DPS Pasadena Meeting 2000, 23-27 October 2000
Session 11. Outer Planets III - Chemistry, Thermal, and Structure
Oral, Chairs: J. Clarke, T. Kostiuk, Monday, 2000/10/23, 4:40-6:00pm, Little Theater (C107)

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[11.06] Photometric Observations of Neptune by the ISO Long Wavelength Spectrometer: the He/H2 ratio and the Effective Temperature

G. Orton (Jet Propulsion Laboratory), M. Burgdorf (ISO Data Centre, Villafranca), G. Davis (U. Saskatchewan), S. Sidher, M. Griffin (Queen Mary and Westfield College, London), B. Swinyard (Futherford Appleton Laboratory, UK), H. Feuchtgruber (Max PLanck Institute fur Extraterrestriche Physic)

Neptune was observed by the Infared Space Observatory Long Wavelength Spectrometer (LWS), with particularly long integration times at several discrete wavelengths between 46 and 100 microns. The photometric accuracy of the data is considered by to be on the order of 3 - 5 %, and it is based on a calibration system involving atmsopheric models of Uranus and thermophysical models of Mars. The 46-micron point is used to provide a fine adjustment to the calibration of ISO Short Wavelength Spectrometer (SWS) data between 29 and 45 microns. The SWS data show a good agreement with Voyager IRIS observations. With the SWS data constraining the temperature on the long-wavelength side of the S(0) collision-induced dipole of H2, the LWS data are sensitive to the relative abudances of He and H2. A preliminary best fit value to the He/H2 ratio is 21±6%, implying a mixing ratio of He of 17±6% if CH4 is assumed to be 2% in the troposphere. This value is consistent with that derived by combining the observations of the Voyager IRIS and radio occultation experiments, a technique whose accuracy has been called into question recently. The physical model also does not require the existence of an optically thick CH4 cloud to match the data. The LWS data cover a portion of the spectrum that contains 50%, and the LWS and SWS together cover 75%, of the outgoing thermal emission. The data are consistent with an effective temperature for Neptune that is 59.6 Kelvins, with the uncertainty assumed to be 5% (±0.7 Kelvins). This is also close to the value derived by the Voyager IRIS experiment.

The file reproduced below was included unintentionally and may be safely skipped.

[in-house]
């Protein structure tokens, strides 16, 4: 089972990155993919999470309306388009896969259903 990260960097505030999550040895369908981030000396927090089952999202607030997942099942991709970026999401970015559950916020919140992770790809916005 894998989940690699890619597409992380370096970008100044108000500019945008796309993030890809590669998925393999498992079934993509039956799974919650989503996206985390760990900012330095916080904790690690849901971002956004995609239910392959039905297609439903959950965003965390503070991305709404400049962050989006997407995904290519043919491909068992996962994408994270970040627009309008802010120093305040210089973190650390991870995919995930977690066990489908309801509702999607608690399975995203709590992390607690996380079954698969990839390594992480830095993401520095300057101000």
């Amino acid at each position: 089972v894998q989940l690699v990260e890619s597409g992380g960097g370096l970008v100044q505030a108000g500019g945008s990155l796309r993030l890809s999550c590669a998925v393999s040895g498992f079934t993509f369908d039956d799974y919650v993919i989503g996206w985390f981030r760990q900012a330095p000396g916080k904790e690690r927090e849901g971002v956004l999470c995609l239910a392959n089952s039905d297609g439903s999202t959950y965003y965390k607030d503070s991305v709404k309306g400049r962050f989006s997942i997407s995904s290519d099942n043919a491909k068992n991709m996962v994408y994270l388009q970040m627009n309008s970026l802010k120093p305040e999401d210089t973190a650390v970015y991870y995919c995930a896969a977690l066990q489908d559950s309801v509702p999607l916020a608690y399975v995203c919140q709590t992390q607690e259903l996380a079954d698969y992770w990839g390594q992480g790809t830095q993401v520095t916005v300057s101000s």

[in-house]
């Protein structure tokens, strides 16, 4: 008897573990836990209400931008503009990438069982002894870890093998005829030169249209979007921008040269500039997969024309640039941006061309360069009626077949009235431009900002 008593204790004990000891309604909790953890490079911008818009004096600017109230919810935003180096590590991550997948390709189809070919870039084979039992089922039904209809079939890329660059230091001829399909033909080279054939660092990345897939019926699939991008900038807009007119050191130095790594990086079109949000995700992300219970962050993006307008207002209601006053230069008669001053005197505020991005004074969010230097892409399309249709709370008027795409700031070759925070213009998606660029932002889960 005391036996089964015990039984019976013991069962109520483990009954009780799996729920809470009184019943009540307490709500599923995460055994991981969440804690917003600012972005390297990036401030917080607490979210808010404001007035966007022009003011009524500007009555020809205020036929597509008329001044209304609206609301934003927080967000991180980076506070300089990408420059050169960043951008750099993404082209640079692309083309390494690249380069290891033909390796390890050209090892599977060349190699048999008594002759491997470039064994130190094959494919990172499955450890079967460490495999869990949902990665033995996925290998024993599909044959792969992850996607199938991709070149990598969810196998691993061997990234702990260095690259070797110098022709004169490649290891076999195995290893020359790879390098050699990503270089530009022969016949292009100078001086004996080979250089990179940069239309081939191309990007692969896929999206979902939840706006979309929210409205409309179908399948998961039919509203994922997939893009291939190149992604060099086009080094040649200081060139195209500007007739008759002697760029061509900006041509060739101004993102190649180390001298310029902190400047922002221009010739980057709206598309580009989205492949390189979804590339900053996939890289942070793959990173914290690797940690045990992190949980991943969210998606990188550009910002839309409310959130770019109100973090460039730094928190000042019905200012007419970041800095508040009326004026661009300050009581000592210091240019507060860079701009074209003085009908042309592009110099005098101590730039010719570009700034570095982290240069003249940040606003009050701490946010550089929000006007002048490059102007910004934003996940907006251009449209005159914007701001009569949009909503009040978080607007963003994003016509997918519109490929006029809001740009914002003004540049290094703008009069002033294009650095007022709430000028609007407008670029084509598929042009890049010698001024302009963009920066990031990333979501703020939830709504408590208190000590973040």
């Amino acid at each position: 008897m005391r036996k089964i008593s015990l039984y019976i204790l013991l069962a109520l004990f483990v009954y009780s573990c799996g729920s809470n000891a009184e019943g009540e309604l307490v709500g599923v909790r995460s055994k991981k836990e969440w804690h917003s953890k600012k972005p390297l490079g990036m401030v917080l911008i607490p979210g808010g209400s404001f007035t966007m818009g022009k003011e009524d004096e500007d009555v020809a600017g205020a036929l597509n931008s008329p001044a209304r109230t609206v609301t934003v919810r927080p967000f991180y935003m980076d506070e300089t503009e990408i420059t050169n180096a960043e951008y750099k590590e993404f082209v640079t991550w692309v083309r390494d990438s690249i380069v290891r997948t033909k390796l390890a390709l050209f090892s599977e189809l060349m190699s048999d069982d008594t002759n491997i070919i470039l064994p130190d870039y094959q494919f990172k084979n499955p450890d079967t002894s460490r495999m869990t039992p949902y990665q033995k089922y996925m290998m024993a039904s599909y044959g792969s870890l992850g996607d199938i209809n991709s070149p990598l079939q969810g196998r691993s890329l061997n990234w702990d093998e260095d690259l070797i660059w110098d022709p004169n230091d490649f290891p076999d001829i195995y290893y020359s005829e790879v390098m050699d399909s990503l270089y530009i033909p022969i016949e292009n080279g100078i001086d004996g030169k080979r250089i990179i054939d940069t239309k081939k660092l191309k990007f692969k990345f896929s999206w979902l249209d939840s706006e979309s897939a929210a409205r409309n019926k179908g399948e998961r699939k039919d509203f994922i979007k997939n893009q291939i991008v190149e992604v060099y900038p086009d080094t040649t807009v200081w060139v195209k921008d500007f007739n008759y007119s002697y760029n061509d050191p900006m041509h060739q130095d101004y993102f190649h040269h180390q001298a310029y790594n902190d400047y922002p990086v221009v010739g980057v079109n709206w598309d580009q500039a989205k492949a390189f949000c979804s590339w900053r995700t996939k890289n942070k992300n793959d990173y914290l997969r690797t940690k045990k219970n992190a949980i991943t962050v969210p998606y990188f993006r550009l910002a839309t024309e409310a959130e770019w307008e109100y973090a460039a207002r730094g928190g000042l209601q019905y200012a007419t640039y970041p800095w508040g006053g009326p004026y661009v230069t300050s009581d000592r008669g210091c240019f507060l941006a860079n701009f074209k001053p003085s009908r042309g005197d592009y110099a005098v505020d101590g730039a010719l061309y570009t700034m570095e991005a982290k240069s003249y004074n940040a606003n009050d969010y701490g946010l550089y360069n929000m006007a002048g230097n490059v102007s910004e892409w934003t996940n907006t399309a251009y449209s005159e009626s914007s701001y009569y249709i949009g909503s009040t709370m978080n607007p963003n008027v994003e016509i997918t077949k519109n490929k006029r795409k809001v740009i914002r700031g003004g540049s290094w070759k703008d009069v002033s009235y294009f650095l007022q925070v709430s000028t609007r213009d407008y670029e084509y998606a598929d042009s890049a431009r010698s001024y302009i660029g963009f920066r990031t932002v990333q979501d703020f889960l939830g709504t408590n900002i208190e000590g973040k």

The author(s) of this abstract have provided an email address for comments about the abstract: MS 169-237, Jet Propulsion Laboratory, 4800 Oak Grove Drive, Pasadena, CA 91109

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